However, what I found most disturbing was that we were not allowed in the courtroom during Todd’s trial. So we could not give him the support of at least seeing a friendly face and knowing that he was not in this alone. The alleged victim was allowed to be in the courtroom with one of her friends. I can only imagine, the panel probably believed he was such a terrible person (that) his own family did not feel it was necessary to be with him during this terrible ordeal.
His lawyer told me repeatedly prior to the trial, that I needed to prepare myself because, short of the alleged victim retracting her story at trial, he would be convicted. Having a law degree myself (although not being familiar with criminal law and having a father who is a public defender), never in my wildest dreams did I think they would actually convict him based on the evidence presented at trial. Little did I know that all it takes is to be accused of sexual assault. Once you are accused, it’s a done deal. There is no “innocent until proven guilty.” It’s ‘You’re guilty, and we will just see how much time you will get.’”
When Todd began serving his sentence, his apartment was literally a ‘free for all,’ thanks to his immediate superiors, the people who were supposed to be making sure his apartment was packed up and his belongs shipped to me in California. Because I believed his superiors were looking out for “one of their own,” I never bothered to go through any of the crates that were now being kept in storage until Todd’s release. It was not until about a month before Todd was scheduled to be released that I visited the storage unit to retrieve and wash his clothes so that he would have some form of normalcy by having his own things. Also, he told me he had a few suits which he had had tailored and should have been in (the storage unit). Because he had an interview scheduled for the week following his return, I wanted to have (the suits) dry cleaned.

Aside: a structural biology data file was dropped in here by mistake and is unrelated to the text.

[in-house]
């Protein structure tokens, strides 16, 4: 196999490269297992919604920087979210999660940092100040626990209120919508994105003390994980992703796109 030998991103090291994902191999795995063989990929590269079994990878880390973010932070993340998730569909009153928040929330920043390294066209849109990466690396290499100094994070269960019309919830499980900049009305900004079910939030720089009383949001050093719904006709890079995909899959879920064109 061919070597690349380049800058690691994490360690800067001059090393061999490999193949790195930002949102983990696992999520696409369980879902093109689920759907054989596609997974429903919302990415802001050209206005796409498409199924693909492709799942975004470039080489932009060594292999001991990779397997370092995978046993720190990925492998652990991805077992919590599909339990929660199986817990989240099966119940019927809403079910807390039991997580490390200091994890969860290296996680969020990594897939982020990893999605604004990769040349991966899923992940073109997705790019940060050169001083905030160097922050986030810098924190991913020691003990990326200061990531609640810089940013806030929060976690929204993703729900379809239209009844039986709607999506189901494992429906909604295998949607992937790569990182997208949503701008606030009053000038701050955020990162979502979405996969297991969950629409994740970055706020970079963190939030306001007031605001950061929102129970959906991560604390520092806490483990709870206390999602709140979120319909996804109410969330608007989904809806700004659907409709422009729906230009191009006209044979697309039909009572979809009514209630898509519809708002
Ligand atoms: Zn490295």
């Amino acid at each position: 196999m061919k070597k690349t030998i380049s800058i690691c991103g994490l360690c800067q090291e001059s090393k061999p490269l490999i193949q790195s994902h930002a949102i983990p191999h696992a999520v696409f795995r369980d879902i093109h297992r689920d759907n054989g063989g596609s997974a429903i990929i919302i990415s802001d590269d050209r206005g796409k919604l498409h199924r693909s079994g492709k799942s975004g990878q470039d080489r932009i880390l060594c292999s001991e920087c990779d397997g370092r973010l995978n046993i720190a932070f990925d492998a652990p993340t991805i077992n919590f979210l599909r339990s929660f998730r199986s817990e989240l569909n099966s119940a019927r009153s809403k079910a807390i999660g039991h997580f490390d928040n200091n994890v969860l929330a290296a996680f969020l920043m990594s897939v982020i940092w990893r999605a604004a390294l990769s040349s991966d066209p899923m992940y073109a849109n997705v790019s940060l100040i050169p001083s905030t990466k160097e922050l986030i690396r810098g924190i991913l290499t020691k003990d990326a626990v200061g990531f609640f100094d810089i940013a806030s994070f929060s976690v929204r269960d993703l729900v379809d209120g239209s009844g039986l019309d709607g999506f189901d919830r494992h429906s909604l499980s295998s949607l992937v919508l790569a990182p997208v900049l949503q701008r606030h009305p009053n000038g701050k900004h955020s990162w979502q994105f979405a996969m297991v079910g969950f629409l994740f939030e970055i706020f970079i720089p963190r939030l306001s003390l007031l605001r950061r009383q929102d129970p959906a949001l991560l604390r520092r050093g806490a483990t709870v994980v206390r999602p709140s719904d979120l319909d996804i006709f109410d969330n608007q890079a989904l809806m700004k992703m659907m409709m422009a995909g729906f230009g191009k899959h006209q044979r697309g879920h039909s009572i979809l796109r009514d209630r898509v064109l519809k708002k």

It was with horror that I saw many of the things that were shipped were either not his or basically just trash. None of the items Todd said should have been shipped to me were included in that shipment. His computer was gone. His laptop was gone. His camcorder was gone. All of his computer software, his PS4 and its games were gone. His new flat screen TV was gone. There was not one piece of furniture delivered. As God is my witness, there wasn’t even one pair of shoes included in that shipment. Anyone who knows Todd knows he is a clothes and shoe hoarder. Todd was single, he liked nice things, and he bought nice things. They took everything. After a lot of complaining, they finally sent a second shipment of kitchenware and an old broken TV Todd actually did tell his command they could have.